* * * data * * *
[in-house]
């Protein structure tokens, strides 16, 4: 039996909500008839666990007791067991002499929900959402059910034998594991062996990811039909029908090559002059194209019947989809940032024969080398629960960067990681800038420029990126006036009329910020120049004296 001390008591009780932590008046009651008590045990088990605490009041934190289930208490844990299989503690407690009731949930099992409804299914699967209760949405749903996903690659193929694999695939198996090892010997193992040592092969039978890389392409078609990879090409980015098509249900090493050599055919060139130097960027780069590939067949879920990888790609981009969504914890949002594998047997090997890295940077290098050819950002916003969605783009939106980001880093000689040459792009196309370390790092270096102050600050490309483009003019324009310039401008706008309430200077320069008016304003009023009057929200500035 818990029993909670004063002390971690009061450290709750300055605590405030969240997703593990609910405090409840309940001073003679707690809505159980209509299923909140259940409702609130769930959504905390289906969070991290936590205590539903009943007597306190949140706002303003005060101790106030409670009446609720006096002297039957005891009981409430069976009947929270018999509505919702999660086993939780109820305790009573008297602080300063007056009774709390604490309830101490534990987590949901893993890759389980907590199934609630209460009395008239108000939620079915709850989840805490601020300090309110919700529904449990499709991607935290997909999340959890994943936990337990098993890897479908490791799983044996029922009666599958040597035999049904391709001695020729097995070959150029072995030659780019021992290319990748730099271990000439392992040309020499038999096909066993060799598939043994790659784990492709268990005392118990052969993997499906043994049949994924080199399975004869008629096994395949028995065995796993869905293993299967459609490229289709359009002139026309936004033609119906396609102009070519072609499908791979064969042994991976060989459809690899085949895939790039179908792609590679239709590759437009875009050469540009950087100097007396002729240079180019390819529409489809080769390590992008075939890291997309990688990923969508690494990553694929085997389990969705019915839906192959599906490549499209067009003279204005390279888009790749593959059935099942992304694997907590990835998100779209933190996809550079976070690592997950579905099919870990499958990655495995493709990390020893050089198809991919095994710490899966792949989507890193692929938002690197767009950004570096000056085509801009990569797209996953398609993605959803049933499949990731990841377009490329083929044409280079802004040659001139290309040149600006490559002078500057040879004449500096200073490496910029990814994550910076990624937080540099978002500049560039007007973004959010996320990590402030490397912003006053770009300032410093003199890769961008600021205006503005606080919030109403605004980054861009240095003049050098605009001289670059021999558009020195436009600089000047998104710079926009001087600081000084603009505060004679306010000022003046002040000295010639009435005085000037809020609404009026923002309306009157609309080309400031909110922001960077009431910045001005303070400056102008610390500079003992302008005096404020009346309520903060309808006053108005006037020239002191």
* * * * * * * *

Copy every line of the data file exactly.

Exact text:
[in-house]
């Protein structure tokens, strides 16, 4: 039996909500008839666990007791067991002499929900959402059910034998594991062996990811039909029908090559002059194209019947989809940032024969080398629960960067990681800038420029990126006036009329910020120049004296 001390008591009780932590008046009651008590045990088990605490009041934190289930208490844990299989503690407690009731949930099992409804299914699967209760949405749903996903690659193929694999695939198996090892010997193992040592092969039978890389392409078609990879090409980015098509249900090493050599055919060139130097960027780069590939067949879920990888790609981009969504914890949002594998047997090997890295940077290098050819950002916003969605783009939106980001880093000689040459792009196309370390790092270096102050600050490309483009003019324009310039401008706008309430200077320069008016304003009023009057929200500035 818990029993909670004063002390971690009061450290709750300055605590405030969240997703593990609910405090409840309940001073003679707690809505159980209509299923909140259940409702609130769930959504905390289906969070991290936590205590539903009943007597306190949140706002303003005060101790106030409670009446609720006096002297039957005891009981409430069976009947929270018999509505919702999660086993939780109820305790009573008297602080300063007056009774709390604490309830101490534990987590949901893993890759389980907590199934609630209460009395008239108000939620079915709850989840805490601020300090309110919700529904449990499709991607935290997909999340959890994943936990337990098993890897479908490791799983044996029922009666599958040597035999049904391709001695020729097995070959150029072995030659780019021992290319990748730099271990000439392992040309020499038999096909066993060799598939043994790659784990492709268990005392118990052969993997499906043994049949994924080199399975004869008629096994395949028995065995796993869905293993299967459609490229289709359009002139026309936004033609119906396609102009070519072609499908791979064969042994991976060989459809690899085949895939790039179908792609590679239709590759437009875009050469540009950087100097007396002729240079180019390819529409489809080769390590992008075939890291997309990688990923969508690494990553694929085997389990969705019915839906192959599906490549499209067009003279204005390279888009790749593959059935099942992304694997907590990835998100779209933190996809550079976070690592997950579905099919870990499958990655495995493709990390020893050089198809991919095994710490899966792949989507890193692929938002690197767009950004570096000056085509801009990569797209996953398609993605959803049933499949990731990841377009490329083929044409280079802004040659001139290309040149600006490559002078500057040879004449500096200073490496910029990814994550910076990624937080540099978002500049560039007007973004959010996320990590402030490397912003006053770009300032410093003199890769961008600021205006503005606080919030109403605004980054861009240095003049050098605009001289670059021999558009020195436009600089000047998104710079926009001087600081000084603009505060004679306010000022003046002040000295010639009435005085000037809020609404009026923002309306009157609309080309400031909110922001960077009431910045001005303070400056102008610390500079003992302008005096404020009346309520903060309808006053108005006037020239002191």